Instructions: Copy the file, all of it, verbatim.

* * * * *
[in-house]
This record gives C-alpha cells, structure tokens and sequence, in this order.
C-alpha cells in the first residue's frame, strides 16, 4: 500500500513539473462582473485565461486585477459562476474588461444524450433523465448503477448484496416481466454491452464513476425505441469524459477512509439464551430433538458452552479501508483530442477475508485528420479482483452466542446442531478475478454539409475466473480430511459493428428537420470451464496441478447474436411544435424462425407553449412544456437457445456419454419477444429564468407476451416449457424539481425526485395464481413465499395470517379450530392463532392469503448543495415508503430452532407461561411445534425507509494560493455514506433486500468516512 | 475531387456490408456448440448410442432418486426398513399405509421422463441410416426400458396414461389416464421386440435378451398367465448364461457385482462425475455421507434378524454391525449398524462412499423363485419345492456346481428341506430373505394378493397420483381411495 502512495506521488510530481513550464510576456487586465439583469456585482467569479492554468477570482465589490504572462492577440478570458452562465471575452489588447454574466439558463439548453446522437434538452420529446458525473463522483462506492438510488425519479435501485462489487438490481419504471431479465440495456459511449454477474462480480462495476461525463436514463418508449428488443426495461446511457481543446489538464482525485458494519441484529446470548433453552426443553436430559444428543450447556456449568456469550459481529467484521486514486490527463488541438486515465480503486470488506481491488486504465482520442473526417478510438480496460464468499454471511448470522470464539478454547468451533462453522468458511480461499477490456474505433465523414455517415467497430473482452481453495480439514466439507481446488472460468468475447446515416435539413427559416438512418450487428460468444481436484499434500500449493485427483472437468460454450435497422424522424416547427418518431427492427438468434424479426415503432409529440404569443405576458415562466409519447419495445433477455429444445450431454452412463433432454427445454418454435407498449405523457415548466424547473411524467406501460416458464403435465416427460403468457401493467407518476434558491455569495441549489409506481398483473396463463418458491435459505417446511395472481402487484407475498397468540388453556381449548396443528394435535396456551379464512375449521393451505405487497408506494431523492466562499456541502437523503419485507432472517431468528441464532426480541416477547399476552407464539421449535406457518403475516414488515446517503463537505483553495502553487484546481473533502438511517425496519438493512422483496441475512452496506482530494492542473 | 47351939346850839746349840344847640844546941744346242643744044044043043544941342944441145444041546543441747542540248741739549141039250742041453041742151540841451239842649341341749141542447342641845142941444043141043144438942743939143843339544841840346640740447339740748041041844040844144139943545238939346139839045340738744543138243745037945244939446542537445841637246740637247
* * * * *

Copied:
[in-house]
This record gives C-alpha cells, structure tokens and sequence, in this order.
C-alpha cells in the first residue's frame, strides 16, 4: 500500500513539473462582473485565461486585477459562476474588461444524450433523465448503477448484496416481466454491452464513476425505441469524459477512509439464551430433538458452552479501508483530442477475508485528420479482483452466542446442531478475478454539409475466473480430511459493428428537420470451464496441478447474436411544435424462425407553449412544456437457445456419454419477444429564468407476451416449457424539481425526485395464481413465499395470517379450530392463532392469503448543495415508503430452532407461561411445534425507509494560493455514506433486500468516512 | 475531387456490408456448440448410442432418486426398513399405509421422463441410416426400458396414461389416464421386440435378451398367465448364461457385482462425475455421507434378524454391525449398524462412499423363485419345492456346481428341506430373505394378493397420483381411495 502512495506521488510530481513550464510576456487586465439583469456585482467569479492554468477570482465589490504572462492577440478570458452562465471575452489588447454574466439558463439548453446522437434538452420529446458525473463522483462506492438510488425519479435501485462489487438490481419504471431479465440495456459511449454477474462480480462495476461525463436514463418508449428488443426495461446511457481543446489538464482525485458494519441484529446470548433453552426443553436430559444428543450447556456449568456469550459481529467484521486514486490527463488541438486515465480503486470488506481491488486504465482520442473526417478510438480496460464468499454471511448470522470464539478454547468451533462453522468458511480461499477490456474505433465523414455517415467497430473482452481453495480439514466439507481446488472460468468475447446515416435539413427559416438512418450487428460468444481436484499434500500449493485427483472437468460454450435497422424522424416547427418518431427492427438468434424479426415503432409529440404569443405576458415562466409519447419495445433477455429444445450431454452412463433432454427445454418454435407498449405523457415548466424547473411524467406501460416458464403435465416427460403468457401493467407518476434558491455569495441549489409506481398483473396463463418458491435459505417446511395472481402487484407475498397468540388453556381449548396443528394435535396456551379464512375449521393451505405487497408506494431523492466562499456541502437523503419485507432472517431468528441464532426480541416477547399476552407464539421449535406457518403475516414488515446517503463537505483553495502553487484546481473533502438511517425496519438493512422483496441475512452496506482530494492542473 | 47351939346850839746349840344847640844546941744346242643744044044043043544941342944441145444041546543441747542540248741739549141039250742041453041742151540841451239842649341341749141542447342641845142941444043141043144438942743939143843339544841840346640740447339740748041041844040844144139943545238939346139839045340738744543138243745037945244939446542537445841637246740637247